Georg Ritter von Hengl
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|Georg Ritter von Hengl|
Von Hengel at Petsamo.
|Born||21 October 1897
|Died||19 March 1952
|Allegiance|| German Empire (to 1918)
Weimar Republic (to 1919)
|Years of service||1914–21
General der Gebirgstruppe (Heer)
|Commands held||2. Gebirgs-Division
|Awards||Knight's Cross of the Iron Cross|
|Other work||Police Officer|
Georg Ritter von Hengl[a] (21 October 1897 – 19 March 1952) was a highly decorated General der Gebirgstruppe in the Wehrmacht during World War II who commanded the XIX Mountain Corps. He was also a recipient of the Knight's Cross of the Iron Cross, which was awarded to recognise extreme battlefield bravery or successful military leadership.
During World War I, he had served in the Luftstreitkrafte and shot down a total of 7 aircraft between July and October 1918. From 1921 to 1934, he also served in the German police, reaching the rank of Hauptmann. Georg Ritter von Hengl was captured by Allied troops in May 1945 and was released in 1947.
World War I service
Hengl served initially in Reserve Infantry Battalion Nr. 21 near Ypres in 1914. The following year saw him transferred to the Eastern Front to serve in Russia. In October 1915, he was transferred south to the Serbian sector. He transferred back to France in 1916, to serve near Verdun; on 23 March he was promoted into the officer's ranks as a Leutnant. He then returned to duties in Russia. After requesting a transfer to aviation duty, he started aerial observer's training on 23 February 1918. Upon graduation, he was posted to the Kingdom of Bavaria's FA(A) 295. His usual pilot in the two-seater reconnaissance aircraft was Johann Baur. The duo were credited with six confirmed aerial victories together, beginning with a double victory over SPADs on 17 July 1918 over Courton Wood. The aircrew of Hengl and Baur were shot down behind British lines during the Third Battle of the Aisne; however, they were rescued from captivity by troopers from Württemberg. The pair would score another four victories in October 1918, with Hengl scoring a seventh while crewing for another pilot. 
Georg Hengl emerged from World War I having been awarded both classes of the Iron Cross and the Royal House Order of Hohenzollern. His native Kingdom of Bavaria also bestowed the Military Order of Max Joseph upon him; one of the entitlements of this decoration was an award of lifetime nobility for him, signified by the addition of the phrase "Ritter von" to one's name. Georg Hengl thus became George Ritter von Hengl.
Awards and decorations
- Iron Cross (1914)
- 2nd Class (8 May 1915)
- 1st Class (1 August 1917)
- Wound Badge (1914)
- in Black
- in Silver
- in Gold
- Royal Bavarian Air Observer badge (4 June 1918)
- Knight's Cross of the Military Order of Max Joseph (29 October 1918)
- Knight's Cross of the Royal House Order of Hohenzollern with Swords
- Military Merit Order, 4th class with Swords (27 August 1917) and 4th class with Swords and crown (September 1918) (Bavaria)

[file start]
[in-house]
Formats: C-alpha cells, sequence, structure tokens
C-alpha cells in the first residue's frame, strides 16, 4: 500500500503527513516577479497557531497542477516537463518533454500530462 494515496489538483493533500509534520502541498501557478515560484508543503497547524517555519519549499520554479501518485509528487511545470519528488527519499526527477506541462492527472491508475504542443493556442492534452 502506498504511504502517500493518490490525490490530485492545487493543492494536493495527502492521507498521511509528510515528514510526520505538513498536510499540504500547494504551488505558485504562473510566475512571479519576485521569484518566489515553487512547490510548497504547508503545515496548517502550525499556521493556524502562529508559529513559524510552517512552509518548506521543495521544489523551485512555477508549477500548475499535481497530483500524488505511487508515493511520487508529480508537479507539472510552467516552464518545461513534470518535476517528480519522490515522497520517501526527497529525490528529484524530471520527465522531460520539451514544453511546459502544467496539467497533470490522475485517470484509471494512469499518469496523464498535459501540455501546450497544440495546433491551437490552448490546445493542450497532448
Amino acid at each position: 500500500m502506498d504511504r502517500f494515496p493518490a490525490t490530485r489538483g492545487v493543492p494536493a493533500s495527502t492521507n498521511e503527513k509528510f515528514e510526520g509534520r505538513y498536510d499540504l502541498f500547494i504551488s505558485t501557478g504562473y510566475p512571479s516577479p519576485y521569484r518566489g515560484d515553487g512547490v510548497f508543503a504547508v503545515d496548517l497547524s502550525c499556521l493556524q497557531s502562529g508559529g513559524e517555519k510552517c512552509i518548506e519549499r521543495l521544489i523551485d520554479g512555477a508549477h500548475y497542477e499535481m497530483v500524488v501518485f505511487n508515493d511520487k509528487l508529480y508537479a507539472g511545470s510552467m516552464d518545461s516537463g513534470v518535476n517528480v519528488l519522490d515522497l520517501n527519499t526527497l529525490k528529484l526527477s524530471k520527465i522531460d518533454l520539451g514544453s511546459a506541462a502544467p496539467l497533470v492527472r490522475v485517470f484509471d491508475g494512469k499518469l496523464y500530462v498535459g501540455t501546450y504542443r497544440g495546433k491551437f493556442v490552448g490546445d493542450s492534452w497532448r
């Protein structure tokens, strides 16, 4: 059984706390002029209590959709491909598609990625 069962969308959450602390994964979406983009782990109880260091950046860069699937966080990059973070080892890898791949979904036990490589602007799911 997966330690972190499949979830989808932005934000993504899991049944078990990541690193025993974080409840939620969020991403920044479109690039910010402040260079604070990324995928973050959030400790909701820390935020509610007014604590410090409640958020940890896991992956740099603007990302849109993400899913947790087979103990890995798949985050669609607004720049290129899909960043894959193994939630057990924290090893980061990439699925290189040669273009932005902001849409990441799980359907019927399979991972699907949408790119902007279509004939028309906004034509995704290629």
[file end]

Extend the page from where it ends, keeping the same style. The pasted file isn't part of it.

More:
- Honour Cross of the World War 1914/1918
- Anschluss Medal
- Iron Cross (1939)
- 2nd Class (21 September 1939)
- 1st Class (29 September 1939)
- Eastern Front Medal
- Order of the Cross of Liberty 1st Class with Swords (13 May 1943)
- German Cross in Gold (20 June 1944)
- Knight's Cross of the Iron Cross on 25 August 1941 as Oberstleutnant and commander of Gebirgsjäger-Regiment 137
- Honour goblet for victory in air combat (17 July 1918)
- German Reich Sports Badge in Bronze (3 September 1924) and Silver (5 January 1929)
- Wehrmacht Long Service Award, 4th to 1st class (2 October 1936)
- Heeresbergführer Achievement (6 October 1936)
- a Regarding personal names: Ritter is a title, translated approximately as Sir (denoting a Knight), not a first or middle name. There is no equivalent female form.
- Franks et al 1993, p. 127.
- The Aerodrome website page on the Max Joseph http://www.theaerodrome.com/aces/germany/hengl.php Retrieved 16 February 2013.
- Miller, Michael. "General der Gebirgstruppe Georg Ritter von Hengl". Axis Biographical Research. Retrieved 6 September 2014.
- Fellgiebel 2000, p. 183.
- Fellgiebel, Walther-Peer (2000). Die Träger des Ritterkreuzes des Eisernen Kreuzes 1939–1945 – Die Inhaber der höchsten Auszeichnung des Zweiten Weltkrieges aller Wehrmachtteile [The Bearers of the Knight's Cross of the Iron Cross 1939–1945 — The Owners of the Highest Award of the Second World War of all Wehrmacht Branches] (in German). Friedberg, Germany: Podzun-Pallas. ISBN 978-3-7909-0284-6.
- Franks, Norman; Bailey, Frank W.; Guest, Russell (1993). Above the Lines: The Aces and Fighter Units of the German Air Service, Naval Air Service and Flanders Marine Corps, 1914–1918. Oxford: Grub Street. ISBN 0-948817-73-9, ISBN 978-0-948817-73-1.
- Scherzer, Veit (2007). Die Ritterkreuzträger 1939–1945 Die Inhaber des Ritterkreuzes des Eisernen Kreuzes 1939 von Heer, Luftwaffe, Kriegsmarine, Waffen-SS, Volkssturm sowie mit Deutschland verbündeter Streitkräfte nach den Unterlagen des Bundesarchives [The Knight's Cross Bearers 1939–1945 The Holders of the Knight's Cross of the Iron Cross 1939 by Army, Air Force, Navy, Waffen-SS, Volkssturm and Allied Forces with Germany According to the Documents of the Federal Archives] (in German). Jena, Germany: Scherzers Miltaer-Verlag. ISBN 978-3-938845-17-2.
- World War 2 Awards.com
- Lexikon der Wehrmacht
- Georg Ritter von Hengl @ Axis Biographical Research at the Wayback Machine (archived January 25, 2011)
Generalleutnant Ernst Schlemmer
|Commander of 2. Gebirgs--Division
2 March 1942 – 23 October 1943
Generalleutnant Hans Degen
General der Gebirgstruppe Ferdinand Schörner
|Commander of XIX. Gebirgs-Armeekorps
23 October 1943 – 21 April 1944
General der Gebirgstruppe Ferdinand Jodl